Welcome to the Heinemann PD Professional Learning Community Series. This month we celebrate the inspiring work that students and teachers do together every day.
“Celebrating children and their writing isn’t just a feel-good activity. It’s crucial for children’s writing achievement.”—Regie Routman
Publicly celebrating children’s writing provides the opportunity for all young writers to learn from each other and share in successes. When children read their own writing to their peers, they get to share their ideas and the teacher gains an opportunity to comment on strengths and nudge the child’s writing further with brief teaching points.
Welcome to the Heinemann PD Professional Learning Community Series. This month we look closely at the creating opportunities for ourselves and our students to consider the power of the reading-writing connection.
“Read, read, read. Read everything—trash, classics, good and bad, and see how they do it. Just like a carpenter who works as an apprentice and studies the master. Read! You’ll absorb it. Then write. If it is good, you’ll find out.”
By Katherine Bomer
The secret to teaching how to write is to read, but that doesn't mean standing in front of the How to Write section in Barnes & Noble and picking a book by an author you’ve never heard of. Instead read what you’re passionate about and then try to widen the scope of that passion, reading different genres, so that you can say you’re passionate about good writing with the confidence that you know what good writing is regardless of genre. Trust in your own responses as a reader—good writing excites you, moves you, gives you clarity, makes you laugh, and makes you realize how deliciously complicated life really is.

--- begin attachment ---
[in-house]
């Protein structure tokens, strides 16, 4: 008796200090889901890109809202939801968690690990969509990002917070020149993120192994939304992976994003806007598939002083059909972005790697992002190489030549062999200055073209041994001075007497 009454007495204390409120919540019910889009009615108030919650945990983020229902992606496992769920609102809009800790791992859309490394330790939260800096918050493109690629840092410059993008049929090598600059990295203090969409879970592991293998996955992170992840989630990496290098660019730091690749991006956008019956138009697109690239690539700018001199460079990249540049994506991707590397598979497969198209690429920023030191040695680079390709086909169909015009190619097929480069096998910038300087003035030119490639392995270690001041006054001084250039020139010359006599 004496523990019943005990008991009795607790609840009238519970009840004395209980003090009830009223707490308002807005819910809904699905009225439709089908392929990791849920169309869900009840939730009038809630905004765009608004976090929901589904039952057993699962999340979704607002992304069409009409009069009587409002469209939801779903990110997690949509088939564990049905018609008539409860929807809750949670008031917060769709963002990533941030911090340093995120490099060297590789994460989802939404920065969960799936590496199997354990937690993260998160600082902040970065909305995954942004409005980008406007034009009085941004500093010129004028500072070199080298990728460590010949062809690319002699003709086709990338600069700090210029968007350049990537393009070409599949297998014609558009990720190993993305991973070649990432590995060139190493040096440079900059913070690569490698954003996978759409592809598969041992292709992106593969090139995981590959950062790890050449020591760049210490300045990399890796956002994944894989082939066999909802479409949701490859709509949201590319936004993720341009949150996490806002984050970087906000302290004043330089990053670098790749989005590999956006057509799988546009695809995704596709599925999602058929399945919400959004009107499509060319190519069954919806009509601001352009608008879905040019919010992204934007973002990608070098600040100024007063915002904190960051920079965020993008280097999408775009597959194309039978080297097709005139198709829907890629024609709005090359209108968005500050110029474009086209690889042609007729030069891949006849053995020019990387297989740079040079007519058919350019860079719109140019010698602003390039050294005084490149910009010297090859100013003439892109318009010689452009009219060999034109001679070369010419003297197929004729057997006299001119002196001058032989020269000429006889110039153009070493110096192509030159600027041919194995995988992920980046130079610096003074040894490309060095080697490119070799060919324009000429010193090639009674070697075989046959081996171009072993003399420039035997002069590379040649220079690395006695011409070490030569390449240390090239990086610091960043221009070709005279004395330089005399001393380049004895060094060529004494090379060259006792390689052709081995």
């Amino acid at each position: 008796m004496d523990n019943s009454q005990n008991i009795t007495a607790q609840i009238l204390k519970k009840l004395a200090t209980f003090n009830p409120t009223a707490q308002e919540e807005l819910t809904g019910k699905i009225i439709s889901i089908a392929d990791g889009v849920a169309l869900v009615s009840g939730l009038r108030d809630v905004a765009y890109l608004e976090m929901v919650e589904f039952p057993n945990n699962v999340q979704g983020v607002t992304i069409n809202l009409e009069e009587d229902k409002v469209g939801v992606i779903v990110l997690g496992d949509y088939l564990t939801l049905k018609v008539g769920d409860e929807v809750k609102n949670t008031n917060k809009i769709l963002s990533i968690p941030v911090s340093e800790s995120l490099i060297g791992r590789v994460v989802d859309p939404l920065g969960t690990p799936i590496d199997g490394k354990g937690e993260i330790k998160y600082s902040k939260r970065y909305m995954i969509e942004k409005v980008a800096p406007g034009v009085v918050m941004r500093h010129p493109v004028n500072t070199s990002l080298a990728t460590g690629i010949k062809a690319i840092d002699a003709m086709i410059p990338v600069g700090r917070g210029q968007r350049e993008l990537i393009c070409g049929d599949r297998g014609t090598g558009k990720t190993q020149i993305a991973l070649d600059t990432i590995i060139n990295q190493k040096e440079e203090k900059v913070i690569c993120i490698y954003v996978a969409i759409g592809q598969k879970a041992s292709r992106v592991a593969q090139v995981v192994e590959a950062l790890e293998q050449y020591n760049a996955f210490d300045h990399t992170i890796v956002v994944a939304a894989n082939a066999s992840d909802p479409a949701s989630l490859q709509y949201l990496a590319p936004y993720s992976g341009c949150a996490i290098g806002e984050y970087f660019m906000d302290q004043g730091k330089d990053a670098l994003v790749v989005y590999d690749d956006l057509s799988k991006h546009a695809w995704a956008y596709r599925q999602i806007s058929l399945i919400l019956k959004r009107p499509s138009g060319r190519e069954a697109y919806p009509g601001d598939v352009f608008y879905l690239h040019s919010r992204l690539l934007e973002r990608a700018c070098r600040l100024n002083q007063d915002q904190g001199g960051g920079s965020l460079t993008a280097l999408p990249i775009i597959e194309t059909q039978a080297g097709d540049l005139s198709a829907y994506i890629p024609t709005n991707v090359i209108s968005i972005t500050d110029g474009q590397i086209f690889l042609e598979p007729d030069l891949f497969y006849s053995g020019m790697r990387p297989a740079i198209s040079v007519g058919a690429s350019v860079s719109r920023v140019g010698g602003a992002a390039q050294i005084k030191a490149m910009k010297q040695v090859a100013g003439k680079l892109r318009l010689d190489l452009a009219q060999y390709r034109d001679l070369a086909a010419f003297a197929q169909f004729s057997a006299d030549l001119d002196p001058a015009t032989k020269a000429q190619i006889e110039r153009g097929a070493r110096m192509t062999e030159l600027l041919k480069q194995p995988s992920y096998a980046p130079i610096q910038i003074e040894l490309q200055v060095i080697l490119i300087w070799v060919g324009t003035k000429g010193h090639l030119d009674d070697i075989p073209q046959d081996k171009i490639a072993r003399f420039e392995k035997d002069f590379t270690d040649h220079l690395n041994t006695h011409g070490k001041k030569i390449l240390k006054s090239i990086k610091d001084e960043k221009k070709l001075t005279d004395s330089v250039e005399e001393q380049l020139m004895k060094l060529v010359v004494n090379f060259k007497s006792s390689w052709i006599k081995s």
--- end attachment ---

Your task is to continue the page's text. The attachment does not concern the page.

Welcome the PLC Series April Round Up! This month, we reflected upon building lifelong literacy habits for all, from honoring the work of our smallest readers to our reflecting on our own practices as adults.
Welcome to the Heinemann PD Professional Learning Community Series. This month, we discuss building lifelong literacy habits for all, from honoring the work of our smallest readers to our reflecting on our own practices as adults.